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Expert: Apple and Samsung's Battle Is a 'Pointless Tit for Tat'

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After an ITC ruling in favor of a Samsung patent, and without the president stepping in today, AT&T will be unable to import iPhone 4s. Will it matter?

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Not likely, Richard Windsor, a former global technology analyst at Nomura Securities, and the founder of the mobile handset and software commentary blog Radio Free Mobile, tells Minyanville. "President Bush didn't put a stop to the ban that was on BlackBerry (NASDAQ:BBRY) back in 2005. In those days, BlackBerry was the enterprise, and it was also running the entirety of the US government, and they still didn't block it."

In the early 2000s, a patent-holding company called NTP sued Research In Motion, the company now known as BlackBerry, for patent infringement. In 2005, the United States District Court for the Eastern District of Virginia decided that RIM had willfully infringed NTP's patents, and Judge James Spencer ordered RIM to pay damages and to cease and desist the infringement of those patents. That would have led to a total shutdown of all BlackBerrys in the US, a great many of which were used by government officials. President Bush did not step in to overturn the injunction, but fortunately for BlackBerry, the companies settled in 2006 for $612.5 million.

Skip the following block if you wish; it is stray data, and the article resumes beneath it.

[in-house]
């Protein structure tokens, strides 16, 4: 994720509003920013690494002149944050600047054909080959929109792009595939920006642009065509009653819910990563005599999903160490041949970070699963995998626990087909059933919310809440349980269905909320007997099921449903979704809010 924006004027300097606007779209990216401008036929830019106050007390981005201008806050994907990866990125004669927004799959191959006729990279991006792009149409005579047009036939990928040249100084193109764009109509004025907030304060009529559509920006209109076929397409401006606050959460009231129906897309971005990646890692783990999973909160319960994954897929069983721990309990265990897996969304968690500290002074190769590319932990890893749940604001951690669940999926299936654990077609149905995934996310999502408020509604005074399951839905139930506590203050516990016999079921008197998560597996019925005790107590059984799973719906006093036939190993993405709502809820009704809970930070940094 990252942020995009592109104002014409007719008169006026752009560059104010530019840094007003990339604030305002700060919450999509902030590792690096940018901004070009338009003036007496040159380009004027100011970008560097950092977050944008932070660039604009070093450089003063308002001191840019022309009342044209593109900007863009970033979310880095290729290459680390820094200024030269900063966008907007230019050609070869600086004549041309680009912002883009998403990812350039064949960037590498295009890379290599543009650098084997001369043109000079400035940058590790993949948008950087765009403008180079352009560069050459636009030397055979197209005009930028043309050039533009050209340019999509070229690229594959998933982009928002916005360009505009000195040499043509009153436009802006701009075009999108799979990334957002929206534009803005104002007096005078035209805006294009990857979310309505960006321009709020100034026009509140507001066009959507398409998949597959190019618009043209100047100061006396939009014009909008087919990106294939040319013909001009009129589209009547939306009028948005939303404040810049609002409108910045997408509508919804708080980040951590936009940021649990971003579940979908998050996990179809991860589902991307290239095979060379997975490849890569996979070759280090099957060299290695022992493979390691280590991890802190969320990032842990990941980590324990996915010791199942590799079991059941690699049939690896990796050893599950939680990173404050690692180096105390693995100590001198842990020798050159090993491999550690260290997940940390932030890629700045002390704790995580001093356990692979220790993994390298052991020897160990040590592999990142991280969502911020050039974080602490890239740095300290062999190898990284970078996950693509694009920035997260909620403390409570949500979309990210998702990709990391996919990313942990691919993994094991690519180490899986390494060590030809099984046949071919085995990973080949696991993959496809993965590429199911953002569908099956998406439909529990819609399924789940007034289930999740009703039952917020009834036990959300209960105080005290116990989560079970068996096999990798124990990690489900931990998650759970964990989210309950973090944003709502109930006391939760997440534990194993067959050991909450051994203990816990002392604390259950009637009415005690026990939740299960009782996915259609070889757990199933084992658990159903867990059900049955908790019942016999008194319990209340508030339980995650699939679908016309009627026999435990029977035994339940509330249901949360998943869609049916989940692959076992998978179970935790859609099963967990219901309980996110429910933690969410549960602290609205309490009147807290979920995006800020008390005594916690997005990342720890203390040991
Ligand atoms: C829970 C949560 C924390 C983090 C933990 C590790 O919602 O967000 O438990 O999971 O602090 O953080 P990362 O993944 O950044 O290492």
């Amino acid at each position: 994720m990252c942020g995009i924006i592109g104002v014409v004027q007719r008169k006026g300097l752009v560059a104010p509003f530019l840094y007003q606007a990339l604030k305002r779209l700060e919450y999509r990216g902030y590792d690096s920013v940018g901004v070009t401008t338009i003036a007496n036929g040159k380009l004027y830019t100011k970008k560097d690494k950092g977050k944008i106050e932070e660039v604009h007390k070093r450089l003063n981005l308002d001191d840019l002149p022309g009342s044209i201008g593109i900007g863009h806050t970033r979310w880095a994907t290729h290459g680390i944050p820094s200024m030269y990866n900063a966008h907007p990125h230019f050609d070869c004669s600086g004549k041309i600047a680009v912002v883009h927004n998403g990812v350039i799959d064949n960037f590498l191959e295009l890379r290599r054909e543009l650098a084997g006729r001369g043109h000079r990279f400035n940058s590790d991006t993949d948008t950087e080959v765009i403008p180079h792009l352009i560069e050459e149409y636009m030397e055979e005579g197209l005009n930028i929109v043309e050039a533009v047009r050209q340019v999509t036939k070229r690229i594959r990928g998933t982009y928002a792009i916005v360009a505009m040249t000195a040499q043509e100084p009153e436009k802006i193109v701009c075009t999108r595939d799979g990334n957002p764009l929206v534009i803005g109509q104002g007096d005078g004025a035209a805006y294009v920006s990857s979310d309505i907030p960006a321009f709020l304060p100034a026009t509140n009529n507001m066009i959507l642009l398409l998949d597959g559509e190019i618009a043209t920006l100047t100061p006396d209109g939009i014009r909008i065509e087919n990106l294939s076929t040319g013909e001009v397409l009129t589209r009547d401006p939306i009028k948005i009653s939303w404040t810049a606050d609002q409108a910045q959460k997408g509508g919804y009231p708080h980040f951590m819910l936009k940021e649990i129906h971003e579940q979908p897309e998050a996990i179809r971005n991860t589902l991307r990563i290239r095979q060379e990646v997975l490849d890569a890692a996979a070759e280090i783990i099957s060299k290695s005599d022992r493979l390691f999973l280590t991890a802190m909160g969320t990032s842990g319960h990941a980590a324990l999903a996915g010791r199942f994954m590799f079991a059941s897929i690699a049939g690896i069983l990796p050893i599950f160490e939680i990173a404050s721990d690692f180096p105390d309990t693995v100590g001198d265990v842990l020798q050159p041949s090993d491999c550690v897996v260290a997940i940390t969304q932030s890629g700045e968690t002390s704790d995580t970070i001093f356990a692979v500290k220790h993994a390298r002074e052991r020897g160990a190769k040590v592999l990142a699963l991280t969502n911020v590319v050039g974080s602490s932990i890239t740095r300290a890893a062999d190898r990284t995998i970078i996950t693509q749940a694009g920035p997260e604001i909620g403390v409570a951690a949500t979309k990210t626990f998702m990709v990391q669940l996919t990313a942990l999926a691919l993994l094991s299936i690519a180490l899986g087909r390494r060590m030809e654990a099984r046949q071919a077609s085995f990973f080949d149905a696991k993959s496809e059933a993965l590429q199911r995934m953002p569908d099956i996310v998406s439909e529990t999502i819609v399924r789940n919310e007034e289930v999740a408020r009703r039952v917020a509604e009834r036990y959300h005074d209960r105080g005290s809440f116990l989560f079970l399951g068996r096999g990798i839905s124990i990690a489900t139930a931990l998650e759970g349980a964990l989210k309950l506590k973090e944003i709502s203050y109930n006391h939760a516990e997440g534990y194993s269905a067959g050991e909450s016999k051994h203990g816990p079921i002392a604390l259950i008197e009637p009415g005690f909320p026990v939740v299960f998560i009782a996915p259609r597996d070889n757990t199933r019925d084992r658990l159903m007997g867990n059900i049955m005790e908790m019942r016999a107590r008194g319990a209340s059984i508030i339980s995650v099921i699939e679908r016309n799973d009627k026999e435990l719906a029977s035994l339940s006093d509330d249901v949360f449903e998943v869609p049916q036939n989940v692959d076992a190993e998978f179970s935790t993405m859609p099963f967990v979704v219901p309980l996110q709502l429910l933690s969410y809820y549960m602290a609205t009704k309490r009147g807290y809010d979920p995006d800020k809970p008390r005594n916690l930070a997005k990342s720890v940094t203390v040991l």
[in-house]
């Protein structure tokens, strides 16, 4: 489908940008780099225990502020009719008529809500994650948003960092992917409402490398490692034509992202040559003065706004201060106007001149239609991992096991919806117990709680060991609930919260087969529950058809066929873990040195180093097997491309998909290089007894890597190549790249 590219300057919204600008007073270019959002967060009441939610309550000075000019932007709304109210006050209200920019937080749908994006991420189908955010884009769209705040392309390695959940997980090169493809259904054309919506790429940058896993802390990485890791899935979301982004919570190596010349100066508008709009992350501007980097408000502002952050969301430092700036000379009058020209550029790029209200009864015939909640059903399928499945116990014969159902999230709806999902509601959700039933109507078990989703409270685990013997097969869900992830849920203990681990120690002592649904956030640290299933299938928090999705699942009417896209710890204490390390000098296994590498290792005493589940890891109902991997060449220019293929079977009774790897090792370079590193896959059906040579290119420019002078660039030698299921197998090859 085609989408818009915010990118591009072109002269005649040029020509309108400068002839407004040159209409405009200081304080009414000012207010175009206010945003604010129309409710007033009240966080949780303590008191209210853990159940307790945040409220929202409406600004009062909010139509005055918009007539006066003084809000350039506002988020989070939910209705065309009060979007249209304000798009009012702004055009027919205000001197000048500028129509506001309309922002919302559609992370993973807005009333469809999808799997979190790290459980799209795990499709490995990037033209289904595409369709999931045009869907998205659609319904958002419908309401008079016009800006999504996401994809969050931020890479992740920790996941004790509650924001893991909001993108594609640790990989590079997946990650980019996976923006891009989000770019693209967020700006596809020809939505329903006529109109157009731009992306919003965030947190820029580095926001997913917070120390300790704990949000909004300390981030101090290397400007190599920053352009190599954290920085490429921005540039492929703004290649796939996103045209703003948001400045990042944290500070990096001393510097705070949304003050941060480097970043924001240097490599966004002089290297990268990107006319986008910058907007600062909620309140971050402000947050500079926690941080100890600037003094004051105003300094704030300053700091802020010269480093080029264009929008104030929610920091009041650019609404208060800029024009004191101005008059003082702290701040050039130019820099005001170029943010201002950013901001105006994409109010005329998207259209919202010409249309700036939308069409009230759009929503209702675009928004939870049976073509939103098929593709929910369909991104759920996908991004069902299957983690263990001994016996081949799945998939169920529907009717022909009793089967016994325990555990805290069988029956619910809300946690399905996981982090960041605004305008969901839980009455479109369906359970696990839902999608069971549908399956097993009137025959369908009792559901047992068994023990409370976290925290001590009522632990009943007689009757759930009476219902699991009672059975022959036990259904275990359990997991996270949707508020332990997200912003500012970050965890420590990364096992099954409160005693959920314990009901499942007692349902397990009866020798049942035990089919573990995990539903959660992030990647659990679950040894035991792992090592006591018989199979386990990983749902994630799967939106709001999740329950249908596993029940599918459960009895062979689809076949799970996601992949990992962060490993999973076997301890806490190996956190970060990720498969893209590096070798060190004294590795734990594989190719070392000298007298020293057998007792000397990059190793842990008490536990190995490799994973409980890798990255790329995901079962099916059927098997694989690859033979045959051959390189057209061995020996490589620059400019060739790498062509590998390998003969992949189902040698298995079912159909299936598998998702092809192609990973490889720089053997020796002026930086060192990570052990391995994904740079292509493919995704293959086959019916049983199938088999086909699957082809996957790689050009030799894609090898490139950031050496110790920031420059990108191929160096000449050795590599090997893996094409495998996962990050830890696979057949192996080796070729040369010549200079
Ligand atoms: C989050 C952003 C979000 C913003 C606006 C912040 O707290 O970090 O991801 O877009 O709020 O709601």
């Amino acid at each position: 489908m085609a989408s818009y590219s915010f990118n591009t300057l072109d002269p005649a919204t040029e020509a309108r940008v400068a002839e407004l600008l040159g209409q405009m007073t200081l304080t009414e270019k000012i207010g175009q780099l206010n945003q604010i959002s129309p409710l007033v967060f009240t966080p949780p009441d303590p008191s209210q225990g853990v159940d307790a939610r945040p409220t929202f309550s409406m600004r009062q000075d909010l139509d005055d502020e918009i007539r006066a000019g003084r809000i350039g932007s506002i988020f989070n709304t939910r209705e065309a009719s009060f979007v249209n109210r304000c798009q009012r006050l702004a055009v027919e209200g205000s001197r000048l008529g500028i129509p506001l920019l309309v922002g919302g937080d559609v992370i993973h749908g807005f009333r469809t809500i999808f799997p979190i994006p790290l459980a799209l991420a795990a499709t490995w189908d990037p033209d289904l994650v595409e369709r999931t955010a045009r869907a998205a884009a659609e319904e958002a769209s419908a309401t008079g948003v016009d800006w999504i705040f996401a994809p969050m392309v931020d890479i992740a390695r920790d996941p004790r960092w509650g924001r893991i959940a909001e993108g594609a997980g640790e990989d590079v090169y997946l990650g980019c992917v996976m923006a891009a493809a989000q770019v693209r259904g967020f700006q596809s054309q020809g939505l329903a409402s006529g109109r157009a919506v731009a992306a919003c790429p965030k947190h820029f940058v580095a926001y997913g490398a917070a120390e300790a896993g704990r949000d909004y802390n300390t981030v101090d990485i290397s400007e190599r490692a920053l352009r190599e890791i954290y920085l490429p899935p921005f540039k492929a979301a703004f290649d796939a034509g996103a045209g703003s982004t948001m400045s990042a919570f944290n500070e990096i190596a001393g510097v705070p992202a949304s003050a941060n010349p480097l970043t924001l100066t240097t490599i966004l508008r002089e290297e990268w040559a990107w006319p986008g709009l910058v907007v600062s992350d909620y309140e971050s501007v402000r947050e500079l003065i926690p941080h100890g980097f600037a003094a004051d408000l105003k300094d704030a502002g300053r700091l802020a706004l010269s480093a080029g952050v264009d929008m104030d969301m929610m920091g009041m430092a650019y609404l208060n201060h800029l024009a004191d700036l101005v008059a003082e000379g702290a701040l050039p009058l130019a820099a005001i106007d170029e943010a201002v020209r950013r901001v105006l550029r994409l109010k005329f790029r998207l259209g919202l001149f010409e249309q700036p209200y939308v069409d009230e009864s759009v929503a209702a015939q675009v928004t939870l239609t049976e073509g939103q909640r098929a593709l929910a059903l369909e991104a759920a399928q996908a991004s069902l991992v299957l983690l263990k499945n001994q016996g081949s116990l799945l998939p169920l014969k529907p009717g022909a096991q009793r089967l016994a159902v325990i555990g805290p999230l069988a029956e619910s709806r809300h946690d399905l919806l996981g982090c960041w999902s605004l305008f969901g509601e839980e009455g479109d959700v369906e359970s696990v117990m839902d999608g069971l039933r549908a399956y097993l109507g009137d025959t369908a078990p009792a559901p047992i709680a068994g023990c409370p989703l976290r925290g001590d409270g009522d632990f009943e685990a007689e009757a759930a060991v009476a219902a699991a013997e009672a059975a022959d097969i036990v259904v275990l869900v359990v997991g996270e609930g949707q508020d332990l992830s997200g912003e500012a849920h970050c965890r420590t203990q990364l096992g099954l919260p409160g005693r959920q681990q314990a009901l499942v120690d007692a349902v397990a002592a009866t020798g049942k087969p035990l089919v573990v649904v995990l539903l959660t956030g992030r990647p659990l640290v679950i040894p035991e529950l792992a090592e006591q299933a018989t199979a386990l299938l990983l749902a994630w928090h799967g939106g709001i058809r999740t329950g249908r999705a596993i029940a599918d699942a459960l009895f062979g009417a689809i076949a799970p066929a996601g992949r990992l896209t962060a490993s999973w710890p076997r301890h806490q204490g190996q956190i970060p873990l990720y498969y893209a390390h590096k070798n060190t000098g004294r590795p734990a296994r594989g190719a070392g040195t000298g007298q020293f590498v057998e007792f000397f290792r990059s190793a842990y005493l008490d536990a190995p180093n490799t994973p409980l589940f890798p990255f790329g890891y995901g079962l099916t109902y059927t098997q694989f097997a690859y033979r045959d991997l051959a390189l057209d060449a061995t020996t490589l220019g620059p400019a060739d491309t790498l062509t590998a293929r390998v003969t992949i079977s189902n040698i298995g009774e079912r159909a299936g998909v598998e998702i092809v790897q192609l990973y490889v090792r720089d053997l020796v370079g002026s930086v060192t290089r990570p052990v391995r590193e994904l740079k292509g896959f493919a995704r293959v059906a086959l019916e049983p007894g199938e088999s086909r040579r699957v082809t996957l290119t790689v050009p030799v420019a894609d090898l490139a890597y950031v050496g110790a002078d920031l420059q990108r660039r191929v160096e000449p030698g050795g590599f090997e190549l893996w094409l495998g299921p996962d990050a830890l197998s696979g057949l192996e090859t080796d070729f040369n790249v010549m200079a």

But this precedent is not the only reason why Windsor feels the ban will likely continue. "It's not going to affect iPhone shipments that much, is it?"

The iPhone 5S is expected to arrive sometime this fall, as is the iPad 5. Both devices will make the banned products obsolete, as the iPhone 4S will take its predecessor's place as the entry level Apple phone (unless a much-rumored, cheaper iPhone does that), and the iPad 3 will replace the second iteration of the tablet.

"I don't think it'll be that big of a hit. It's much more, 'Let's make some noise: We got iPhone banned!' without having any actual impact on Apple.

Demonstrating how thickly embroiled in legal dispute these two companies are, there is another lawsuit playing out right now, with the ITC just yesterday announcing it is delaying a decision on whether certain Samsung mobile phones and tablets infringe on Apple patents. That decision will be made a week from today, on August 9.

"This pointless tit for tat is costing them a fortune -- much more than they'll ever pay each other in damages," Windsor says. "I reckon they'll probably end up settling sometime this year."

Several pundits and politicians disagree, including writers at Fortune magazine and CNN, and four Senators (two Republic, two Democrat), who cite the danger of letting the ITC ruling set a precedent for tech companies to abuse FRAND licensing as a major concern. They believe President Obama could help set better legal examples in future cases like this one, where the patent holder (Samsung) is not actually using the patented device and has already agreed to license the patent, and where the offending part of a product is not a crucial part of the overall design or appeal of the offending device (iPhone).

Ironically, if Obama employed the seldom-invoked power of overturning an ITC order, it would be the first time since 1987, when President Reagan overturned a ban on certain Samsung products.

Disclosure: Minaynville Studios, a division of Minyanville Media, has a business relationship with BlackBerry.

Follow me on Twitter: @JoshWolonick and @Minyanville
No positions in stocks mentioned.
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